• A Wizard is simply editing different facets (data views) of a model, and not necessarily moving a model along a Business State Machine. The steps for entering/editing a model are also a View/Presentation concern, so even if a state machine is involved, it is not a model concern. The model might have genuine business states, but are usually only few compared to the steps of the wizard, which might adjust for usability (presentation) reasons, so although there might be overlap between wizard steps and model business states, one must not mix them as that couples the two incorrectly and unnecessarily, complicating maintainability greatly (with much cost to pay by developers over a year). That violates MVC, abuses State Machine, and worsens Maintainability.
So, where does that leave us?

I ended up solving the problem on both Rails projects with a new simple and clean approach following some concrete goals.
Goal Summary
  • Simplicity
  • Maintainability
  • Scalability
  • Proper MVC
  • Proper REST
  • Proper Object Oriented Design (respect for coupling and cohesion principles)
Starting with this end in mind, one way to think about the wizard is that it is nothing but a model builder, akin of the good old Builder Design Pattern. Without a wizard, you usually have one form that a user fills in to create a model. With a wizard, the model is created in multiple steps however, so the REST resource edited in each step is a model part (aka model data view or model step).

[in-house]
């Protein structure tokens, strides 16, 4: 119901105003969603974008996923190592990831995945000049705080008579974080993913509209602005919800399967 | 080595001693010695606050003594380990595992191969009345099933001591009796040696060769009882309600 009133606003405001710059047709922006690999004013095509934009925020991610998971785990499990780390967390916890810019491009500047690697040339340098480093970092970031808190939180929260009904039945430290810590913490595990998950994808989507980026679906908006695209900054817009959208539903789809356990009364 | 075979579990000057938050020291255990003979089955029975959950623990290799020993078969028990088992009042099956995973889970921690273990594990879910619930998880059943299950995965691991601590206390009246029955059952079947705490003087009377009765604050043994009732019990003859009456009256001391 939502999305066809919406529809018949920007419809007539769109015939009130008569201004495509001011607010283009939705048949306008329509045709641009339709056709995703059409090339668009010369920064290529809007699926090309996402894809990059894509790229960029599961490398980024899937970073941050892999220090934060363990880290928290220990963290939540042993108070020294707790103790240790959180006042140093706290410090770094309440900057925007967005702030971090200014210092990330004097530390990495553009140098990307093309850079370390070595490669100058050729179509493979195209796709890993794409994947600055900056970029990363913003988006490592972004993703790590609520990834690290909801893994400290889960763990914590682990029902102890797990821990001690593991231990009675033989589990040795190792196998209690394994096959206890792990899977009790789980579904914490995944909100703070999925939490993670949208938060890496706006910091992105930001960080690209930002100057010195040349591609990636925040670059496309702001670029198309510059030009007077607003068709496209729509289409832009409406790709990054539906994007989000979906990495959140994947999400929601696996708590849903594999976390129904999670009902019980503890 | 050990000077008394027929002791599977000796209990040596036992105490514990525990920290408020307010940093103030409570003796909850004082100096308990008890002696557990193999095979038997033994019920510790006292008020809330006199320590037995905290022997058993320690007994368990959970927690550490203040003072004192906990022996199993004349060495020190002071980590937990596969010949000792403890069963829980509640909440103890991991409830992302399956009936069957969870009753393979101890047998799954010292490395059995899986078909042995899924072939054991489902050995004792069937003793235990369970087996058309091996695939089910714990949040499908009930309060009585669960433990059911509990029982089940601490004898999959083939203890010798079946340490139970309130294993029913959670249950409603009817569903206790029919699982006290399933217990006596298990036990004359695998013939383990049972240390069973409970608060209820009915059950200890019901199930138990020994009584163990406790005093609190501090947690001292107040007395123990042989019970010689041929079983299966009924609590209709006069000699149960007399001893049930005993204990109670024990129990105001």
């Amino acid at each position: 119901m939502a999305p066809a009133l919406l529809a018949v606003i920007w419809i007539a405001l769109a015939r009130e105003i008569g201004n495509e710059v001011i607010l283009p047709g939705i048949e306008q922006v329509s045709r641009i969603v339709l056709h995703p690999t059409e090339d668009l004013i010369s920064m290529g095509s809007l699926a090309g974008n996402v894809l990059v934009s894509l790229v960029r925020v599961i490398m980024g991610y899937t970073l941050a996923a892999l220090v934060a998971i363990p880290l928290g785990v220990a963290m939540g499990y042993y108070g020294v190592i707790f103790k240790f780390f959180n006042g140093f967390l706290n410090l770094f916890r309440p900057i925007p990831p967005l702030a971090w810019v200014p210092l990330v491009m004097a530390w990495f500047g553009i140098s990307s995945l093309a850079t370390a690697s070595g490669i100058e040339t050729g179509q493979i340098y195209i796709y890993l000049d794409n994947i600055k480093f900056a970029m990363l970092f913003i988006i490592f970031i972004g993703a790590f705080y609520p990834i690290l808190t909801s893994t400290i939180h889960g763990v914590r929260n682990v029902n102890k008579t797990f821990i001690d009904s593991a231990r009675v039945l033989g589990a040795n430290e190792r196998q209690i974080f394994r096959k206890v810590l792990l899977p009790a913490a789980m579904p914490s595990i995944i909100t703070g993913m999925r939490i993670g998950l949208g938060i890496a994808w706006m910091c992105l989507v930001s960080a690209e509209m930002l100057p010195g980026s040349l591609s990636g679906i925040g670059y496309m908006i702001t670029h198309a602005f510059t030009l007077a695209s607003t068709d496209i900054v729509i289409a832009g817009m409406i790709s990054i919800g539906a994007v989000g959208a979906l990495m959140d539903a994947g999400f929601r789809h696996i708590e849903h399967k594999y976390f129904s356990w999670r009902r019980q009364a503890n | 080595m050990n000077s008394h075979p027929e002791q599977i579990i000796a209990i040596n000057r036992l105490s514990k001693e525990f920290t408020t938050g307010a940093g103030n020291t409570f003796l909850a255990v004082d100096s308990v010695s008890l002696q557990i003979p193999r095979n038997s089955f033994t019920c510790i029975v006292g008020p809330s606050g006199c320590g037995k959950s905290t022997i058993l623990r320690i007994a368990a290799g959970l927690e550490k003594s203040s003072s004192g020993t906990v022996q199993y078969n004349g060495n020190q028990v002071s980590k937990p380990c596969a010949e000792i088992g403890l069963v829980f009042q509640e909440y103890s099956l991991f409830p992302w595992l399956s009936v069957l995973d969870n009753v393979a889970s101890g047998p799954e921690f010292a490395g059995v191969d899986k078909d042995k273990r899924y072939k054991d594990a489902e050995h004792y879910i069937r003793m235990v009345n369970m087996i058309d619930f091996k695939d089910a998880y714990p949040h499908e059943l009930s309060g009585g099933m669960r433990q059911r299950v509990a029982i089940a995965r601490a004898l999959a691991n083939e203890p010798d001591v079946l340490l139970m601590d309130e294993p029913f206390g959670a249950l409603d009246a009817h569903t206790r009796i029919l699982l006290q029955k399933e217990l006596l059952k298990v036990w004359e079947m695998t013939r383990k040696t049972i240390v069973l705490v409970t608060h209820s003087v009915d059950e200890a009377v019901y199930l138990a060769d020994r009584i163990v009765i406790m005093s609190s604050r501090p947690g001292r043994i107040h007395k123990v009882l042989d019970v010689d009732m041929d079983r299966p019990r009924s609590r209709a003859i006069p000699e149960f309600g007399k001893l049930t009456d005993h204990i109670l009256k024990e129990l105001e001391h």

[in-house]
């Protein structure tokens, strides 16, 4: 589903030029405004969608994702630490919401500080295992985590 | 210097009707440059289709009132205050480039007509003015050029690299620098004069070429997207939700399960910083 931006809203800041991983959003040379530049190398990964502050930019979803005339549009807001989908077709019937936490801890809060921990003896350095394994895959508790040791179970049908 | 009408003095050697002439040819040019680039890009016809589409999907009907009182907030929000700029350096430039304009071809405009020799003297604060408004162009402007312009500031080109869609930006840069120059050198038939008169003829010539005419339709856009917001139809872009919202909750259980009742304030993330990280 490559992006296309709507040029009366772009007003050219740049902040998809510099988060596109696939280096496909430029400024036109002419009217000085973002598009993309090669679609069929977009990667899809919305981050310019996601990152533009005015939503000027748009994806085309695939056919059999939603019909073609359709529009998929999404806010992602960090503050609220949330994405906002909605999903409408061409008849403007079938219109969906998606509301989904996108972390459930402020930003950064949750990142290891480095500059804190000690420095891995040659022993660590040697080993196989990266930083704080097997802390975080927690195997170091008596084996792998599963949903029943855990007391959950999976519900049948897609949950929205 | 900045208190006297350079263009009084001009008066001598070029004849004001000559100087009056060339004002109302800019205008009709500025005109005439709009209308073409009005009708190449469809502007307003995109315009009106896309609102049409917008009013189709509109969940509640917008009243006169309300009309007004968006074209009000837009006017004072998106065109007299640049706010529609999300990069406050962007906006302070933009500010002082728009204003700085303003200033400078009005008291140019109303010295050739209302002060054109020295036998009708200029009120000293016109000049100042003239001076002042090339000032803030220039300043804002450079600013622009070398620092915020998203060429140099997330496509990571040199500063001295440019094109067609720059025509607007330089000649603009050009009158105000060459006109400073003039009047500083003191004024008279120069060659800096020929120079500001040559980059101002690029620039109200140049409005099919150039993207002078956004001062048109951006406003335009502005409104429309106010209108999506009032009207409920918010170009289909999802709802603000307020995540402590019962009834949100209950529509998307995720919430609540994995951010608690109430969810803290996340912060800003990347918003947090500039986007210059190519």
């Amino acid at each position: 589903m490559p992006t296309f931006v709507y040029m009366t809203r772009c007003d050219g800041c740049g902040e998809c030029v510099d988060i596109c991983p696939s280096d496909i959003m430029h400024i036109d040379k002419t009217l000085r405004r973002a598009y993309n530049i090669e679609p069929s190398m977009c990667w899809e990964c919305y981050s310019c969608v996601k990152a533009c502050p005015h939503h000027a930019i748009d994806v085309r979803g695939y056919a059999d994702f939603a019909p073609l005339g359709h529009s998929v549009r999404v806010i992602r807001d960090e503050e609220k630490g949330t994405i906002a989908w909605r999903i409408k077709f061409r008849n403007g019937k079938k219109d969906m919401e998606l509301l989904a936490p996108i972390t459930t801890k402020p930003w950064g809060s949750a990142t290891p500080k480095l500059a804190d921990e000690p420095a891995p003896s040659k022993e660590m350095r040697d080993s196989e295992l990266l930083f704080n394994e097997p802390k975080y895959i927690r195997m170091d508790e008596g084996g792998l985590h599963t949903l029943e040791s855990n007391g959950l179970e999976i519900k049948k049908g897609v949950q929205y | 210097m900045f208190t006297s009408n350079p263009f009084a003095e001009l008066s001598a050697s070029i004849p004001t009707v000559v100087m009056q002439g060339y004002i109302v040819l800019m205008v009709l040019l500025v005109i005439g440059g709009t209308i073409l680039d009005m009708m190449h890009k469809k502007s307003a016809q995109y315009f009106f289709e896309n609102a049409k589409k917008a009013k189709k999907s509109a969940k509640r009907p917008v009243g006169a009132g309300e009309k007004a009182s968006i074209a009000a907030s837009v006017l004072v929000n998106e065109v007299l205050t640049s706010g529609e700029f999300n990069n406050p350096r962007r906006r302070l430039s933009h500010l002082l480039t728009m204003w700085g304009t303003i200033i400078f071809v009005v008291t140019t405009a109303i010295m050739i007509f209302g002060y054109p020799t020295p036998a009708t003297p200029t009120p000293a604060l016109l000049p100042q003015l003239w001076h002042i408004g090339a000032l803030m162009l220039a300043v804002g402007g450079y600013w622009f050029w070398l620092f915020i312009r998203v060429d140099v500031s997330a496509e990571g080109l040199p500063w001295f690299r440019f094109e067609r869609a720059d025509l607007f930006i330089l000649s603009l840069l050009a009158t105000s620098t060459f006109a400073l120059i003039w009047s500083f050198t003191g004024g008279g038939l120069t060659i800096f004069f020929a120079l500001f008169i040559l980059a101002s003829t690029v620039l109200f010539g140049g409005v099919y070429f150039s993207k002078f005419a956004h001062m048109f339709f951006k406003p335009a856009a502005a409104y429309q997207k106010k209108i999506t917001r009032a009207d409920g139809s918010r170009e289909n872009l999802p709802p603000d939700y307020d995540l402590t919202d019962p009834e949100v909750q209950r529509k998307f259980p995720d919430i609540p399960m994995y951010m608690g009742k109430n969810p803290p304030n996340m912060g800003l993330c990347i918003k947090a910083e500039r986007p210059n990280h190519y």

Wizard Flow
  • Starting the wizard creates the model and allows the user to edit the first part (data view) of the model
  • Each subsequent step enables the user to edit more parts of the already created model


Guidelines


  • REST: Following REST, the resource is nothing but the good old Model itself, except a wizard focuses on one part of the model at a time, so more accurately "model part" is the RESTful resource for wizards.
  • MVC: Following MVC, each step can be routed to an ActiveRecord representing a part of the Model. To figure out which part, the Controller relies on the ID parameter, indicating the part (step) being edited in addition to model_id. Also, each model part is a subclass of the main Model ActiveRecord to facilitate connection to the database columns with the least code possible while retaining separation of concerns (an improvement would be to use delegation from a wrapper model, useful as a future refactoring step for the design if the coupling to ActiveRecord becomes undesirable later on. In my experience, that has not been an issue, so I elected to rely on single-table-inheritance style of database mapping reuse as you will see below)

With the two guidelines above, the developer has a complete template for the implementation with everything falling into place, and the rest is details. Let's get down and dirty to illustrate the concepts above with code!